The Society for Social Work and Research

2014 Annual Conference

January 15-19, 2014 I Grand Hyatt San Antonio I San Antonio, TX

Using R to Analyze Local and Global Issues: Implications for Collaboration, Replication, and Dissemination

Saturday, January 18, 2014: 10:00 AM-11:45 AM
Marriott Riverwalk, Alamo Ballroom Salon C, 2nd Floor Elevator Level BR (San Antonio, TX)
Cluster: Research Design and Measurement
Joseph A. Mienko, MSW, University of Washington, Richard Smith, PhD, Wayne State University and Gregor Passolt, MS, University of Washington
Background and Purpose: This workshop is an introduction to the free and open source statistical programming language, R. This language is considered essential in disciplines that address local and global issues such as biostatistics, political science, and demography. Because R is free and open source, it has several advantages: 1) the algorithms used to calculate models are available to the user; 2) users may write their own commands and publish them to facilitate methodological dissemination; 3) R has no license or upgrade fees. While other proprietary statistical packages have a scripting language, some do not allow user modification and others are cost prohibitive for many social work practitioners and researchers.

This workshop will demonstrate the use of R and how to document quantitative statistical methods in R for collaboration, replication, and dissemination in peer-reviewed journals. The process of peer review allows for other scientists to inspect and replicate a given project before accepting scientific conclusions. Like any social science, social work researchers often deal with questions that involve complex statistical and data handling procedures that are not easily communicated in a typical methods section. R allows the user to record every step of their statistical analysis in a script file that can then be shared with reviewers, colleagues, and ultimately with the consumers of a given research project that can be easily replicated. There are now several Graphical User Interfaces (GUI), such as RStudio, that facilitate analysis and documentation with an integrated script window, output window and various workspace browsers.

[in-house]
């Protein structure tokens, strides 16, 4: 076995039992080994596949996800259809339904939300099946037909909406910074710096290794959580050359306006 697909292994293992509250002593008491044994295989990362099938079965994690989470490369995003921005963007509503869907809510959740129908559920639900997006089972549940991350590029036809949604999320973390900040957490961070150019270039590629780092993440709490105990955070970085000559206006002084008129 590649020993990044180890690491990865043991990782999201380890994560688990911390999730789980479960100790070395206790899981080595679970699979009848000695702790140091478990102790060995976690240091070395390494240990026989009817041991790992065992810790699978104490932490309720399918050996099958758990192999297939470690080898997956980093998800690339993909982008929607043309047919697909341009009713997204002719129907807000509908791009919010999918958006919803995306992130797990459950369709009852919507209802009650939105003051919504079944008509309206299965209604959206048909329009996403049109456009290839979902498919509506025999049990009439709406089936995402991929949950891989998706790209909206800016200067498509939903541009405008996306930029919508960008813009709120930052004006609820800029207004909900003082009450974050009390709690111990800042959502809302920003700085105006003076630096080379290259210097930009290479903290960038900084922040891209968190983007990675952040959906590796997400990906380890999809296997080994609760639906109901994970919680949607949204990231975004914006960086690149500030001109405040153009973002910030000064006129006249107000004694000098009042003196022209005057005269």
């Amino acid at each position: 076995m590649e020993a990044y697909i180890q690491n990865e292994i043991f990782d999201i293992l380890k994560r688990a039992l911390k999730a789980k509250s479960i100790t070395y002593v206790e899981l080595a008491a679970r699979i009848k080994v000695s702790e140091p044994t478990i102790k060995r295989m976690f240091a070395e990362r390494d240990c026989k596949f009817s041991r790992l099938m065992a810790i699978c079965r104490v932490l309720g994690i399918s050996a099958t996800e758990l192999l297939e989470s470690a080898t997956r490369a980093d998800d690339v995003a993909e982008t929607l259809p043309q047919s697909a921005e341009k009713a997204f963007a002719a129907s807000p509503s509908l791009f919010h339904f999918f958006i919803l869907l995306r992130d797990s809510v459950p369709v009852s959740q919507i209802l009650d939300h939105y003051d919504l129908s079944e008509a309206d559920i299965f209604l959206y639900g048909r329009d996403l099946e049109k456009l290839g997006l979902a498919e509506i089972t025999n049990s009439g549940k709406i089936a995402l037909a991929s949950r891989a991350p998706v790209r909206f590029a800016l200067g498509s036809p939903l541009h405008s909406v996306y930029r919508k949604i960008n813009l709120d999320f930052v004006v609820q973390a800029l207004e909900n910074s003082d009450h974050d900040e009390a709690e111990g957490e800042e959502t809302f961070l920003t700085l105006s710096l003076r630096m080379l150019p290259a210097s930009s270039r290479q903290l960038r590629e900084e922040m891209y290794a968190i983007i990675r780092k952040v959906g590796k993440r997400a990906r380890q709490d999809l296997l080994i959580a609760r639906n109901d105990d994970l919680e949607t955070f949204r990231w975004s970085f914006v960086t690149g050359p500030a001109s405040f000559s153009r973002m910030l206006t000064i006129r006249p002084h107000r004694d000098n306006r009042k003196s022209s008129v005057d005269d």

Pedagogical Techniques: This workshop will be presented by two social work researchers who utilize R as their primary tool for statistical analysis. We will explain the limitations of R and situations where other software is a better fit. This workshop will provide individuals with a basic overview of the R environment that includes the following topics: 1) instructions on installing R and R-Studio, 2) the overall structure of the R/S language, 3) reading and writing data in R to generate descriptive statistics, 4) generating a simple linear regression model in R, 5) graphing in R, and 6) how R can improve scientific transparency and replicability in social work research. We will have time to take questions from the audience about running other models in R.

The workshop pedagogy will be a demonstration and no prior knowledge of R or programming is required. Individuals are encouraged to bring their own laptops running any operating system to the workshop. The instructors will provide attendees with an opportunity to install R and workshop data on their laptops which will allow people to follow along with the demonstration.

Implications: Social work researchers who wish to be competitive in a contemporary interdisciplinary research environment need to learn R because it saves time, money and increases the credibility of research on local and global issues.

See more of: Workshops